This week Apple updated its MacBook and MacBook Pro laptops to include Intel's newest Penryn processors, with the Pro models also getting the multitouch track pad introduced on the MacBook Air earlier this year. Initially it looked like Apple had also updated the laptops' battery life expectations with lower numbers, despite the promise of power savings with Penryn. But as Dan Ackerman quickly pointed out, the apparent drop (from 5 hours to 4.5 hours on the 17-inch MacBook Pro) was the result of a change in how Apple reports battery life and not the battery life itself. Phew. … Read more
When a high-ranking executive at your strongest partner openly thinks your technology "barely works," perhaps it's time to make that a higher priority.
A series of internal Microsoft e-mails discussing Intel's 915 and 945 integrated graphics chipsets in unfavorable terms made its salacious way around the Internet this week. Microsoft is currently being sued over its Windows Vista upgrade programs, which were designed with pressure from Intel, but over the objections of the PC industry, to include support for a graphics chipset that couldn't run Vista's Aero interface.
In February 2007, just after Vista … Read more
Time was when Microsoft inspired dread in the tech industry. With a few exceptions, most rivals and partners did their best not to get on Bill Gates' bad side.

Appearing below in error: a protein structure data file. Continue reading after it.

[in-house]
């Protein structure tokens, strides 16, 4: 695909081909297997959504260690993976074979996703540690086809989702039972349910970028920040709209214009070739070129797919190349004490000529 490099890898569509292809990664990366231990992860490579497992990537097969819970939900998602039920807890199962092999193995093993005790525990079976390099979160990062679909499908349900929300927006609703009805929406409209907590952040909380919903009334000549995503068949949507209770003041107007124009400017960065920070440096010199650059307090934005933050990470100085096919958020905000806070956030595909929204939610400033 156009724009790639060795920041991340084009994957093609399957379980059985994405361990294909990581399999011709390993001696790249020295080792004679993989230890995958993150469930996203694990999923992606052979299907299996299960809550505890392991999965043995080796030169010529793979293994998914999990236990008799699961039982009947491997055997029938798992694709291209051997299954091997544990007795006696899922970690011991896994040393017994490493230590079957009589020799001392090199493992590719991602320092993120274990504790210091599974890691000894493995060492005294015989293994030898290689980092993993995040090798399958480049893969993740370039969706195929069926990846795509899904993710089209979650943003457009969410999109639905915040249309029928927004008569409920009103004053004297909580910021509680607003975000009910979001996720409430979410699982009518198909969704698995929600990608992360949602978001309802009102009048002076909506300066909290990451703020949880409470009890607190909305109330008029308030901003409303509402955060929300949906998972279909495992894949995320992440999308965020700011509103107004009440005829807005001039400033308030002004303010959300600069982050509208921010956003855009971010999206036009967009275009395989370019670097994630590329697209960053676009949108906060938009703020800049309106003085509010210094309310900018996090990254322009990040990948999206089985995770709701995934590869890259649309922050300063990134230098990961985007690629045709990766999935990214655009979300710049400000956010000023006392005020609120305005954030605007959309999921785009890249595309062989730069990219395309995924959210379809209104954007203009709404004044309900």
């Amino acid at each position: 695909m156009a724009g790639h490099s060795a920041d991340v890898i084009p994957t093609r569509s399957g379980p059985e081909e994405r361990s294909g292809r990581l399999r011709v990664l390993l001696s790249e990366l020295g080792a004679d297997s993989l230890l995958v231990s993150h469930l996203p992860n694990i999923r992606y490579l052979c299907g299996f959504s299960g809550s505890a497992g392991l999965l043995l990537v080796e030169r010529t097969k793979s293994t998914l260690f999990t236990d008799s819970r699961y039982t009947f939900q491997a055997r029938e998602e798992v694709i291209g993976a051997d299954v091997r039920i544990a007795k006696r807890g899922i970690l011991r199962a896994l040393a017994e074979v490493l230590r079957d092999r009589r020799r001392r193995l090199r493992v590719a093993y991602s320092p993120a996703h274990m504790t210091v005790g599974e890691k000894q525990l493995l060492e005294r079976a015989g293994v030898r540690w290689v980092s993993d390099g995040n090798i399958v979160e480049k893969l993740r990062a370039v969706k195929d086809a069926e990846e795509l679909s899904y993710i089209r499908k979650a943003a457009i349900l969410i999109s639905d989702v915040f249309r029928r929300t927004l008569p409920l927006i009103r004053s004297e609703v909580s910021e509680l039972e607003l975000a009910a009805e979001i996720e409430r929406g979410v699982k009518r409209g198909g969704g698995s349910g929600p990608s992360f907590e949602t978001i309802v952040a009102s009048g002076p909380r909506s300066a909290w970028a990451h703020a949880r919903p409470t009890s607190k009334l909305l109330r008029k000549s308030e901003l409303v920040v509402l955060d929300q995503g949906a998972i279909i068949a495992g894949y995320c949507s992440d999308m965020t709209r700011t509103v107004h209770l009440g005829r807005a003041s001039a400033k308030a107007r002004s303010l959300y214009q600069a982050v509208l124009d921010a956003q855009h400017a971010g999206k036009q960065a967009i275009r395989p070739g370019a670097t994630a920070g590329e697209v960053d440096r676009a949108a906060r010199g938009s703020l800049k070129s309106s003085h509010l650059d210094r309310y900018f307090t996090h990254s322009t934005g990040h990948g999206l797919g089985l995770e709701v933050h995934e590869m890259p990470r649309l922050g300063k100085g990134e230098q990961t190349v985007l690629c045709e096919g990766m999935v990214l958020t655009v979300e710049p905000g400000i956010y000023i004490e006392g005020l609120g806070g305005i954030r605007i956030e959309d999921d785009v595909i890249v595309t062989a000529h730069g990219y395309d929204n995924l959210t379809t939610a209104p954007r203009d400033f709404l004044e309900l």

So why did Microsoft agree to a two-tiered Vista upgrade program that its managers knew was a mistake? The trove of e-mails released in connection with a pending class action lawsuit paint a Microsoft strangely unwilling to stand up to pushy Wintel partner Intel.
Check out these juicy passages highlighted by Todd Bishop at The Seattle Post-Intelligencer:
"We are caving to Intel," wrote Microsoft's Mike Ybarra in a … Read more
We updated this blog at 6:25 p.m. PST after Microsoft released a statement.
As far back as 2005, Microsoft executives knew that confusing hardware requirements for the Windows Vista Capable program might get them in trouble. But they did it anyway--over the objection of PC makers--at the behest of Intel, according to e-mails released as part of a class-action lawsuit pending against Microsoft.
In early 2006, Intel's Renee James, vice president and general manager of Intel's software and solutions group, was able to prevail on Microsoft's Will Poole to change the proposed requirements for Microsoft'… Read more
There are lots of things I don't understand. They make me crazy. But don't worry, it isn't contagious.
Why does my wife clean the house before the cleaning people come?
When you tell telemarketers you're not interested, why do they keep talking until you hang up on them?
Why do criminals go to all the trouble of robbing a bank or smuggling drugs and then get caught with the goods doing something stupid like speeding?
Last week my dog pissed on the couch; the same day the cat threw up in my slippers. Why do bad things happen in groups? Is there some unknown force of attraction between disastrous events? Where are the physicists on this?… Read more